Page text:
March 17, 2021
Spring Ahead for Better Health
Daylight Savings Time! What a wonderful time! Spring on the way, more time for breathtaking hikes and rides, and warmer weather — what’s not to like? But it’s also a good time to remember the far-reaching effects of our circadian rhythms. These 24-hour rhythms are set in the hypothalamus of our brain, by the 20,000 neurons of our suprachiasmatic nucleus, under the control of oscillating levels of a protein called PER (for period). Circadian rhythms affect many of our physiological parameters, from body temperature to melatonin production and sleep to blood pressure to alertness to hormone release to performance to metabolism, and on and on. Having an internal clock with a circadian rhythm is something like having our own speed limit signs — it tells us when it is safest to eat, work, relax, sleep, etc.
Changes in our circadian rhythm can be stressful, for example, when traveling. You can help to reset your circadian clock rapidly by getting into the sunlight in your new destination when it is dark at your point of departure — so if you are traveling west, where the sun sets later, get some sun late in the day, and if you are traveling east, where the sun sets earlier, get some sun early in the morning. Taking some melatonin supports this resetting, as well.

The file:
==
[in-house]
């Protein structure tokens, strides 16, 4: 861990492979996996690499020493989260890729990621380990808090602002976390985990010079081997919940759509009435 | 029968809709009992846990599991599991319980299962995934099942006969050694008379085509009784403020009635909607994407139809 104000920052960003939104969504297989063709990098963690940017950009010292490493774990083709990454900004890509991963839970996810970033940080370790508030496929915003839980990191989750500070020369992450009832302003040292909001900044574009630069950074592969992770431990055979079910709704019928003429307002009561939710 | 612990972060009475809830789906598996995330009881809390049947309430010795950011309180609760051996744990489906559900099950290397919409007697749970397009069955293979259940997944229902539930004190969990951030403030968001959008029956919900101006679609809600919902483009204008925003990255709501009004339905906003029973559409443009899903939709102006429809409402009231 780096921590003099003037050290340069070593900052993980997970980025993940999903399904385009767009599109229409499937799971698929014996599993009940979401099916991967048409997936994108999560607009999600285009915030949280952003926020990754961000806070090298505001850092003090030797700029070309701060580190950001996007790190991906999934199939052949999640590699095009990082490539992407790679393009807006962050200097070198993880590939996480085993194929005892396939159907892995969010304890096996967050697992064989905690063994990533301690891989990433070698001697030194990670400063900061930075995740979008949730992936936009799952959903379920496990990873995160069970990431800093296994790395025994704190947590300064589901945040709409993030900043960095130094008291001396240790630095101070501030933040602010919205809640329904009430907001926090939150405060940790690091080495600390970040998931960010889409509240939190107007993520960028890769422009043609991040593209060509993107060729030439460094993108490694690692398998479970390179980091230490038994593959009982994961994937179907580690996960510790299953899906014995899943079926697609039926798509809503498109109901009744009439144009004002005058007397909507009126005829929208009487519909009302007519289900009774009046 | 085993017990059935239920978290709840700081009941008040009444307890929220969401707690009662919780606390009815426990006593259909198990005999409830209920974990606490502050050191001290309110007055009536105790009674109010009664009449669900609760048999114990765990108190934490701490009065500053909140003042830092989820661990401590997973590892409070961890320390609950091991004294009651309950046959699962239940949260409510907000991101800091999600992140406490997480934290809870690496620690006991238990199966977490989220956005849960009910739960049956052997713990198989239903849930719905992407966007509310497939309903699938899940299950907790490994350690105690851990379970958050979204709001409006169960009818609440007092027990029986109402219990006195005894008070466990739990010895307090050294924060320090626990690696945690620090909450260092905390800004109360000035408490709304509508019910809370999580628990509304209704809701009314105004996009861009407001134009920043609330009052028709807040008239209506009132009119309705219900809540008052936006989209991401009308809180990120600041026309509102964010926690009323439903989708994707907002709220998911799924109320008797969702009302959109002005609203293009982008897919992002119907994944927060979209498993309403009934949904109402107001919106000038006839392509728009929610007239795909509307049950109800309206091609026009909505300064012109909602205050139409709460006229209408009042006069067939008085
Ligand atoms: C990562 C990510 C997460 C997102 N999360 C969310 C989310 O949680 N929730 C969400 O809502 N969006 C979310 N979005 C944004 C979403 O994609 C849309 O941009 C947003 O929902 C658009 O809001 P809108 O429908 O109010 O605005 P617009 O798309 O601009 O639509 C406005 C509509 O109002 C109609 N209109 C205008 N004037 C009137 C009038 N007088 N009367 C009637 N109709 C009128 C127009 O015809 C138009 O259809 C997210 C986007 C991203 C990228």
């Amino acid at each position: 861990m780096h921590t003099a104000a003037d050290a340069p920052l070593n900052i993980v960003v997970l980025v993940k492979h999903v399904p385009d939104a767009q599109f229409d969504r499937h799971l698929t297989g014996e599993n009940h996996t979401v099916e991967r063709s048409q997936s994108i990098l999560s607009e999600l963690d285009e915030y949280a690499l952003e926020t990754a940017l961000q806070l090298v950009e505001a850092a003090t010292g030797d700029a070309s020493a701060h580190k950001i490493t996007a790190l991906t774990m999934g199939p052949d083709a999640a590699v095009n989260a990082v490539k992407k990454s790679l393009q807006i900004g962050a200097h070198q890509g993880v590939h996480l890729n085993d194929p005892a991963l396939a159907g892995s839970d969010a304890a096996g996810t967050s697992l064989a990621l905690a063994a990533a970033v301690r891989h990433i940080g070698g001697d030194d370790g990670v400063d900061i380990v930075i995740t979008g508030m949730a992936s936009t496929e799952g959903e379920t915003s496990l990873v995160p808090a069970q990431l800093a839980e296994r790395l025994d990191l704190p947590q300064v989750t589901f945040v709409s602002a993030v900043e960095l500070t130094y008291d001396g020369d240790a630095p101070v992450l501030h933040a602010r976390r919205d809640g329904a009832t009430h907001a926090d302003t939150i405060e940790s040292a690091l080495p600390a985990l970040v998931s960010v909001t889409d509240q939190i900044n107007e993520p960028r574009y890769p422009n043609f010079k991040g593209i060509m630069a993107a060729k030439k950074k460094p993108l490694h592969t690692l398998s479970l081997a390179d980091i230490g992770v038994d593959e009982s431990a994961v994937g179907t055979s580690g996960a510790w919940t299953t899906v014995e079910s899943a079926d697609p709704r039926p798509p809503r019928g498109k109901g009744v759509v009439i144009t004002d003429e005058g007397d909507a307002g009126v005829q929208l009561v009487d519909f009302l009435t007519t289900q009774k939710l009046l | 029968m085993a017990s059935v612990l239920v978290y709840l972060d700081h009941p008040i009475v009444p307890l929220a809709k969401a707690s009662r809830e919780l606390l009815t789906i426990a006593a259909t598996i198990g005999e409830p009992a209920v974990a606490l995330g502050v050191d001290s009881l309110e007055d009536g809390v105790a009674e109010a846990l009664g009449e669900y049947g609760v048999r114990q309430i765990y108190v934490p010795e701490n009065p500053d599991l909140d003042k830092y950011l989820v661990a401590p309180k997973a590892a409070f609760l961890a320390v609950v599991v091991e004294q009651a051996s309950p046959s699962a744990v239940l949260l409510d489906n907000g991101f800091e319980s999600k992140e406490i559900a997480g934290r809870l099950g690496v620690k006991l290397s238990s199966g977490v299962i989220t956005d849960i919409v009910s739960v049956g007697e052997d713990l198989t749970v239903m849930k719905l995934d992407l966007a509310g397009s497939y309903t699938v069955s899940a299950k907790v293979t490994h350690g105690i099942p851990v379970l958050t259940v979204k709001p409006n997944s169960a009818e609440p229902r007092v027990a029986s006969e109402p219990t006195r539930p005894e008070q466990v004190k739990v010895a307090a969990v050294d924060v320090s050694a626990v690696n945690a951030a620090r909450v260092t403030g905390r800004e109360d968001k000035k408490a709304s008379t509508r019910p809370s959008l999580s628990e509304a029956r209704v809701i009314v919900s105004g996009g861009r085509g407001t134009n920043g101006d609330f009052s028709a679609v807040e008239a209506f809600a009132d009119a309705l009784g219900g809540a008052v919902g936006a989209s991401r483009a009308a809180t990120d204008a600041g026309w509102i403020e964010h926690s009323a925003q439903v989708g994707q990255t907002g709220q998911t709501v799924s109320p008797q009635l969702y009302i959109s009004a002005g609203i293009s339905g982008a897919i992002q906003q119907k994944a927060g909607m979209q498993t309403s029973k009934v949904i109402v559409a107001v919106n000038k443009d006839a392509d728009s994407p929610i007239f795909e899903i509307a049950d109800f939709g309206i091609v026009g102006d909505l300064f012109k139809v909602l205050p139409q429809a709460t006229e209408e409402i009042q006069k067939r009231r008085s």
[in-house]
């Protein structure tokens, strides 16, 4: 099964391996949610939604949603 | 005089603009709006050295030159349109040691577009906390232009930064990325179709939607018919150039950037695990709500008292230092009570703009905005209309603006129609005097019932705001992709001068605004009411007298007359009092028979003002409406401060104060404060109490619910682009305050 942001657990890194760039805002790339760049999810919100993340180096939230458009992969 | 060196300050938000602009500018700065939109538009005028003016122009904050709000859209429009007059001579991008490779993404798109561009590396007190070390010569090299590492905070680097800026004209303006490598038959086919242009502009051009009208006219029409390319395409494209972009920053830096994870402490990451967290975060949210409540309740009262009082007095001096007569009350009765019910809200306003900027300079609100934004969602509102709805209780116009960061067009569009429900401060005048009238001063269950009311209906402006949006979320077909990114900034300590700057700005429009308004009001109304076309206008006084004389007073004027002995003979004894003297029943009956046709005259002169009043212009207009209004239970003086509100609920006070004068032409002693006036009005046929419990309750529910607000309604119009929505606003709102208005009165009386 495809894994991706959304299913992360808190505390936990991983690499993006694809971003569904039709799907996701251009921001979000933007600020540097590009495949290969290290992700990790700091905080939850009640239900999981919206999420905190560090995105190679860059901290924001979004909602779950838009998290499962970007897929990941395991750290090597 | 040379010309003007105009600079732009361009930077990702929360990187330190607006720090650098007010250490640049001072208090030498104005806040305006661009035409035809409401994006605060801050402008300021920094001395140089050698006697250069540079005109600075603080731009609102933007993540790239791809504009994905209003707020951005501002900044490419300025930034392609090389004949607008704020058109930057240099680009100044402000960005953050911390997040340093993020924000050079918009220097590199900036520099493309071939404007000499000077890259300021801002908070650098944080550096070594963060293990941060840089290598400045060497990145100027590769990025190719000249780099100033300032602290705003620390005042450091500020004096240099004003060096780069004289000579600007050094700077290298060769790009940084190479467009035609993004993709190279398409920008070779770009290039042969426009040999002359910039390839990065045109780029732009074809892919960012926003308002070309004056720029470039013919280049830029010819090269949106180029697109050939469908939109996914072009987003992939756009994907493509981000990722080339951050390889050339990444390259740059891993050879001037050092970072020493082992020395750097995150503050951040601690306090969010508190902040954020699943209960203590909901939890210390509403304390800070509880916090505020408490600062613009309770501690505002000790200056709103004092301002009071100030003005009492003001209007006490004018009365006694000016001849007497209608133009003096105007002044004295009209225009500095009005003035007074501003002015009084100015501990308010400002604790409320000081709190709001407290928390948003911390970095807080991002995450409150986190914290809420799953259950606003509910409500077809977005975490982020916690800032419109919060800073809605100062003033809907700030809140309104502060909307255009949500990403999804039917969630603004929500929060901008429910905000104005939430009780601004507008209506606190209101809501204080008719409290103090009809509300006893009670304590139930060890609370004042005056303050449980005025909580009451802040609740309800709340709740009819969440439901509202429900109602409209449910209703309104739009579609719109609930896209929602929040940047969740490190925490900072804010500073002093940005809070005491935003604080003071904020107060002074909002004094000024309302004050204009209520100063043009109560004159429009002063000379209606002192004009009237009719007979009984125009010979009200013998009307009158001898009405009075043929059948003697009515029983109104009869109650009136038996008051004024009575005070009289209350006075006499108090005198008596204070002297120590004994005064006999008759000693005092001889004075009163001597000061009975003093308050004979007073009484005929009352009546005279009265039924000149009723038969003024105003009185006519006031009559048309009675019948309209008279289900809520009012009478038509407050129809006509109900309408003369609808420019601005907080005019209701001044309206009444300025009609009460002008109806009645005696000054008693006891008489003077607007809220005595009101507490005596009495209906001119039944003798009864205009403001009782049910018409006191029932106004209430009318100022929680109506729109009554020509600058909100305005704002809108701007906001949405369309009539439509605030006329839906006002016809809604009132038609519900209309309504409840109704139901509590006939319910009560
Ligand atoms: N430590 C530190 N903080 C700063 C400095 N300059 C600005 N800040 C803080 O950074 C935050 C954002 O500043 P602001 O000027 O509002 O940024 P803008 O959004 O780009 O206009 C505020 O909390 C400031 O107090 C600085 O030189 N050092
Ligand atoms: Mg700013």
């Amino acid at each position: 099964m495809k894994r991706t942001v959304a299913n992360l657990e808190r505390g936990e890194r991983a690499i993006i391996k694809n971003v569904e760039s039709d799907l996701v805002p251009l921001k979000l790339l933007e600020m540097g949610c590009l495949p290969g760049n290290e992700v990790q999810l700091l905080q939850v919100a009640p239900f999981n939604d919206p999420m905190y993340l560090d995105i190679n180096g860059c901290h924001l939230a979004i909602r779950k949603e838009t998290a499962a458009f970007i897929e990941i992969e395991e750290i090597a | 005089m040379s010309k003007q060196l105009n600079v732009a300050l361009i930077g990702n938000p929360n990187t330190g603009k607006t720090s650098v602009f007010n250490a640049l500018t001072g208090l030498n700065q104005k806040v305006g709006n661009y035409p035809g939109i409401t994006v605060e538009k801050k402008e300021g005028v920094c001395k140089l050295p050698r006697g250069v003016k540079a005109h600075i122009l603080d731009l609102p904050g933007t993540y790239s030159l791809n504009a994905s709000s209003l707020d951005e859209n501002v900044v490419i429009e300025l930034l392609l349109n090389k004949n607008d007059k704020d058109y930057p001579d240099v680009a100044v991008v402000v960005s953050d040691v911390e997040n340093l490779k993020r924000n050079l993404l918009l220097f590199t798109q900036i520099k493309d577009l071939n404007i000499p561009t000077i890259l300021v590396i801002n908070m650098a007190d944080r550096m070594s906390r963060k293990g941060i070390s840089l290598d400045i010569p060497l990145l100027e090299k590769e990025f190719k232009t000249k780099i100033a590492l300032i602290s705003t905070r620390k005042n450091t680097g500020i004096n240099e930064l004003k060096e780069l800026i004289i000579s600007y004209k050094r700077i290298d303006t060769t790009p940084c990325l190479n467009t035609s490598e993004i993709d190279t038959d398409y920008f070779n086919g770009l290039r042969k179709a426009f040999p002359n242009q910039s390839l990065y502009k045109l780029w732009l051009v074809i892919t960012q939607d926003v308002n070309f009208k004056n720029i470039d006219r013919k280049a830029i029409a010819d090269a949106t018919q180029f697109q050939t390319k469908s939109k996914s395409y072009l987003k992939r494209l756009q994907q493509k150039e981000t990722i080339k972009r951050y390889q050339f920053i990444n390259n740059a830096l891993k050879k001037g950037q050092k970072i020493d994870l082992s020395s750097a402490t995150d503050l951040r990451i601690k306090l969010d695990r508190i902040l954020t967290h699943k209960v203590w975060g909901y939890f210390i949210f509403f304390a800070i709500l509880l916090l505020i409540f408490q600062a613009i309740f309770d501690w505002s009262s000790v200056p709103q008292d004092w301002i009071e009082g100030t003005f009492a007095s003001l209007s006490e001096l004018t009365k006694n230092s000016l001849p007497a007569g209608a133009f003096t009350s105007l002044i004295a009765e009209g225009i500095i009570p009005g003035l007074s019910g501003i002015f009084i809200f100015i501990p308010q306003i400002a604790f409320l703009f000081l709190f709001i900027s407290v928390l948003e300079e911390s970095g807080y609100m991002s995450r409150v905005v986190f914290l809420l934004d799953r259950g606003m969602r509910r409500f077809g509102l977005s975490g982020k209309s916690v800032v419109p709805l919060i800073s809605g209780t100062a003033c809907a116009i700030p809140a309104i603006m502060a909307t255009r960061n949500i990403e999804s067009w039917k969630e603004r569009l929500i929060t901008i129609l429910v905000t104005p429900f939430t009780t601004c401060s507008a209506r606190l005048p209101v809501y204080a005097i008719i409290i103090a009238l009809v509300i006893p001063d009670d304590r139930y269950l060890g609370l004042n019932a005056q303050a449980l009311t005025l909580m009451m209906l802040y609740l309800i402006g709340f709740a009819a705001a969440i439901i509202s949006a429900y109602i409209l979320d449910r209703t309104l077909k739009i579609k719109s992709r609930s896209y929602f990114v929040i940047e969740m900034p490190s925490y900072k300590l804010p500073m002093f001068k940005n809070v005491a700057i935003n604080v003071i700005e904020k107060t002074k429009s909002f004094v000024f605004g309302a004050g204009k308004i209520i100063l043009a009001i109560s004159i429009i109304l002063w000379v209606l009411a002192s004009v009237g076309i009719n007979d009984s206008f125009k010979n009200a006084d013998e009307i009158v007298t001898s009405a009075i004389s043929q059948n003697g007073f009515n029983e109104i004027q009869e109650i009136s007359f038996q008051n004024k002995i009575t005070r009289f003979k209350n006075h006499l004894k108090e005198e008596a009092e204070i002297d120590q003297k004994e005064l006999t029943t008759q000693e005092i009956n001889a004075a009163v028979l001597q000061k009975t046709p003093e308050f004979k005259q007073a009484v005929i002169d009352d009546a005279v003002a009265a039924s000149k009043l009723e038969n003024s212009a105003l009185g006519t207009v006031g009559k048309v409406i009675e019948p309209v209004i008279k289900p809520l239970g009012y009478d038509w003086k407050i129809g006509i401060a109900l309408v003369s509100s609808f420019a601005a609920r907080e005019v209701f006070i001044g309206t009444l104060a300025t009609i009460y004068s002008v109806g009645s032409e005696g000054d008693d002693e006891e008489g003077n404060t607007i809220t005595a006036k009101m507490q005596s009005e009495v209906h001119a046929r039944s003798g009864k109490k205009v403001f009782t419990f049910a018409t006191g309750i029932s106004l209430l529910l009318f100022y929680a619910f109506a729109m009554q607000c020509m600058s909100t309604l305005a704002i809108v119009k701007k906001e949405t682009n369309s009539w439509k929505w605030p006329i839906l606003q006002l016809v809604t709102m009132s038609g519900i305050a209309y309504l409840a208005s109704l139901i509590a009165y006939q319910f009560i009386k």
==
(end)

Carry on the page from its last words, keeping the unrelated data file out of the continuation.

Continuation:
Circadian rhythms exert a major effect on our response to food, which is why the Ayurvedic physicians — like Dr. Ram Rao — teach us to eat our major meal when the sun is at its zenith. The same meals eaten late in the evening contribute to obesity, so not only is it critical what we eat, but also when we eat. Thus, our abbreviated (<12 hour) eating window should be during daytime hours, not in the late evening, and especially not right before bed.
Trying to live counter to our circadian rhythms, with off-time eating, sleeping, and moving, increases risk for obesity, diabetes, hypertension, and cardiovascular disease — all risk factors for cognitive decline. We can use our circadian rhythms to our advantage by following our internal clocks for sleeping (and winding down to get ready for sleep), eating, working, relaxing, and living our lives, all in sync with our PER protein levels in our suprachiasmatic nuclei in our brains.
Happy Daylight Savings Time!